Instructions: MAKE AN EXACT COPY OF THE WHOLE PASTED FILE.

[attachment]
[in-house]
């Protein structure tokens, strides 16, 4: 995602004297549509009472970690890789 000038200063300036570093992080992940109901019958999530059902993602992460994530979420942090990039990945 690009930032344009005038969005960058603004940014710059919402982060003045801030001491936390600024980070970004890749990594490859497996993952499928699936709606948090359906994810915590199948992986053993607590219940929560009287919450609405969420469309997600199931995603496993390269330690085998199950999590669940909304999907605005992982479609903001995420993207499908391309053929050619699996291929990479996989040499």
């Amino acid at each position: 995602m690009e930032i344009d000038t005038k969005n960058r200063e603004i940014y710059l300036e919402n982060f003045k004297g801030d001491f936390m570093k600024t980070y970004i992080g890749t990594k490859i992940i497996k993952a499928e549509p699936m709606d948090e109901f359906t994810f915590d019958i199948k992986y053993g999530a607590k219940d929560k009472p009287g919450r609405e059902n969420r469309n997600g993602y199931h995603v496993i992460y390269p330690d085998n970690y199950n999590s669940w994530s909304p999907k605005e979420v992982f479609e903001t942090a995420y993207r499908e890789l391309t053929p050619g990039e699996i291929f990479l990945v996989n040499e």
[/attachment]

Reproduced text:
[in-house]
């Protein structure tokens, strides 16, 4: 995602004297549509009472970690890789 000038200063300036570093992080992940109901019958999530059902993602992460994530979420942090990039990945 690009930032344009005038969005960058603004940014710059919402982060003045801030001491936390600024980070970004890749990594490859497996993952499928699936709606948090359906994810915590199948992986053993607590219940929560009287919450609405969420469309997600199931995603496993390269330690085998199950999590669940909304999907605005992982479609903001995420993207499908391309053929050619699996291929990479996989040499």
């Amino acid at each position: 995602m690009e930032i344009d000038t005038k969005n960058r200063e603004i940014y710059l300036e919402n982060f003045k004297g801030d001491f936390m570093k600024t980070y970004i992080g890749t990594k490859i992940i497996k993952a499928e549509p699936m709606d948090e109901f359906t994810f915590d019958i199948k992986y053993g999530a607590k219940d929560k009472p009287g919450r609405e059902n969420r469309n997600g993602y199931h995603v496993i992460y390269p330690d085998n970690y199950n999590s669940w994530s909304p999907k605005e979420v992982f479609e903001t942090a995420y993207r499908e890789l391309t053929p050619g990039e699996i291929f990479l990945v996989n040499e």